Earlier this year, a novel drug became the first agent to receive U.S. Food and Drug Administration (FDA) approval for patients with multiple myeloma who have exhausted all types of currently available therapies, including proteasome inhibitors, immunomodulatory drugs and monoclonal antibodies.
A clinical trial found that 26.2 percent of such patients responded with significant shrinkage of their disease, including complete responses, and a median survival of 8.6 months despite their highly refractory disease.
The drug, selinexor or XPOVIO, developed by Karyopharm Therapeutics of Newton, Massachusetts, is a pill given with low-dose dexamethasone. It’s currently being tested in a larger trial in combination with other drugs, such as bortezomib, to determine if it can improve outcome in myeloma.
“Its novel mechanism of action and ability to overcome highly resistant disease is striking,” says Paul Richardson, MD, clinical program leader and director of clinical research in the Jerome Lipper Multiple Myeloma Center at Dana-Farber, and co-senior author of a report on the study in The New England Journal of Medicine. He and other Dana-Farber investigators were involved in the preclinical and clinical research on selinexor.
“The accelerated approval of oral XPOVIO marks an important advance in the treatment paradigm for patients with relapsed refractory multiple myeloma and in my view the drug is an important addition to our therapeutic armamentarium,” says Richardson.
How it works
Selinexor is the first in a class of drugs that bind to a molecule called exportin 1 and block the transport of several cancer-growth proteins from the cell nucleus to the cytoplasm. The drug also activates tumor-suppressor proteins in the nucleus, leading to apoptosis, or self-destruction, of the cancer cell.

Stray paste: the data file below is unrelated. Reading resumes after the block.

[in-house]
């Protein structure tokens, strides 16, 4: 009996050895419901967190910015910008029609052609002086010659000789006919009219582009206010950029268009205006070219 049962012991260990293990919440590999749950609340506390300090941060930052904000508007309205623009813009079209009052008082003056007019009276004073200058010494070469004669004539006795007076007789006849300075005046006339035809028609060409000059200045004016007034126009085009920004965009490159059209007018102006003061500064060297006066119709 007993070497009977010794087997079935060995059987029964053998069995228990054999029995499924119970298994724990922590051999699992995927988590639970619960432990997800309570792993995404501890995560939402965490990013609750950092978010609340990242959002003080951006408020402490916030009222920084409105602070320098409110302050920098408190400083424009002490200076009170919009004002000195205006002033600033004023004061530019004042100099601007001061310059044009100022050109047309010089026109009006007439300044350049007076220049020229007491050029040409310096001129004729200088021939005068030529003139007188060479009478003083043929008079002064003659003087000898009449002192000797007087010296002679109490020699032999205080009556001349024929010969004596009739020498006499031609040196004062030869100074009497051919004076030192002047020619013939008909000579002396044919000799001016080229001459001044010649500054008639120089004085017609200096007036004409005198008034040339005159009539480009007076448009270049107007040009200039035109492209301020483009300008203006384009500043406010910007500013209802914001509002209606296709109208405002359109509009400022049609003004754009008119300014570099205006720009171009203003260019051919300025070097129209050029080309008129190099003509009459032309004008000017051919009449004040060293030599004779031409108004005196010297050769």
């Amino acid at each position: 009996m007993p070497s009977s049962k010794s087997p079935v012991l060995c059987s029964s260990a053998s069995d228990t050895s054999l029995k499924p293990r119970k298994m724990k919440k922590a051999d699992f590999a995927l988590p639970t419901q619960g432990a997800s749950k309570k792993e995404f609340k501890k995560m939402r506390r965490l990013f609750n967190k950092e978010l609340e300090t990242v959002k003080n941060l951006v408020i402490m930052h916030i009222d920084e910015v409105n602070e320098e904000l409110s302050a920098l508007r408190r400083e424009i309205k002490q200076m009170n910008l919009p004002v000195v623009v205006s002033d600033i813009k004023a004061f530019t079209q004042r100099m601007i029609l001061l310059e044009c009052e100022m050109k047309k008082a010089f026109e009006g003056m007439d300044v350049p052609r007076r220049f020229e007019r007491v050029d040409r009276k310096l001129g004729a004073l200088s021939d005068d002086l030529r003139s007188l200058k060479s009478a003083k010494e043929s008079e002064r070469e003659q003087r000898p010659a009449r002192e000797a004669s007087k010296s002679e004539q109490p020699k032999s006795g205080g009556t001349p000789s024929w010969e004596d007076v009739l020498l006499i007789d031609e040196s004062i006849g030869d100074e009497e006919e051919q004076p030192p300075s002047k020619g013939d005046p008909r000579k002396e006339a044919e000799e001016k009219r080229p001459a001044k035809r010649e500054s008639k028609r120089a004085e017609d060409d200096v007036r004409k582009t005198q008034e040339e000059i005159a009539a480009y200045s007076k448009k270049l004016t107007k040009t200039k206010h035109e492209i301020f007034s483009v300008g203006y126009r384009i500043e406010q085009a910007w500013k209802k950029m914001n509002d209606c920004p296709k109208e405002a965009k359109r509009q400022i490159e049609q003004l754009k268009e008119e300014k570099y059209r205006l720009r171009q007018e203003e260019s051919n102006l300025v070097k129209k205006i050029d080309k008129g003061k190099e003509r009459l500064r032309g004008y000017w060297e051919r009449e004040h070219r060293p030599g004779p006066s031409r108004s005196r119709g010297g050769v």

Selinexor earned accelerated approved by the FDA in July 2019 for patients with relapsed or refractory multiple myeloma who received at least four prior therapies and whose disease is refractory to at least two proteasome inhibitors, at least two immunomodulatory agents, and an anti-CD38 monoclonal antibody drug.
Patients matching this description are known as triple-class refractory, meaning they did not respond satisfactorily to the three main classes of drugs used to treat myeloma. Survival for these patients is extremely short.
The clinical study report in The New England Journal of Medicine published in August included 122 patients who had received a median of seven previous treatment regimens including chemotherapy, targeted therapy with bortezomib, carfilzomib, lenalidomide, pomalidomide, and monoclonal antibody (daratumumab). Almost all had undergone stem cell transplant.
Their median age was 65.2 years and had myeloma for a median of 6.6 years; their disease was rapidly worsening, and they were out of options. These individuals represented “the growing population of patients who have exhausted available therapies but want to continue with active therapy,” say the researchers.
A partial response or better was seen in 26% of patients, including two complete responses (disappearance of the myeloma protein in their blood) and six very good partial responses, and 39% had a minimal response or better. The median duration of response was 4.4 months, median progression-free survival was 3.7 months, and median overall survival was 8.6 months, though in patients who responded the median survival was 15.6 months. Although there was no control group in the study, as in this setting such an approach is very problematic and lacks equipoise, Richardson says that historically, patients like those in the trial have a survival of only two to three months.
Because the window of time to treat such patients was closing rapidly, says Richardson, they started on a high dose of selinexor, with the researchers anticipating the need to reduce doses if adverse effects occurred. This proved to be the case, with 80% of patients having dose modification or interruption because of adverse events. Fatigue, nausea, and decreased appetite were common and low platelet counts occurred in 73% of patients, anemia in 44% of patients, and 22% had low blood sodium levels.
Richardson says the side effects proved manageable with careful supportive care required in this group of patients who were otherwise very ill and had no other treatment options. He notes the FDA approval was based not only on the results of this study, called STORM, but also on early indications of safety from the phase 3 BOSTON study which was recently completed to enrollment.
This article was originally published on November 12, 2019, by Dana-Farber Cancer Institute. It is republished with permission.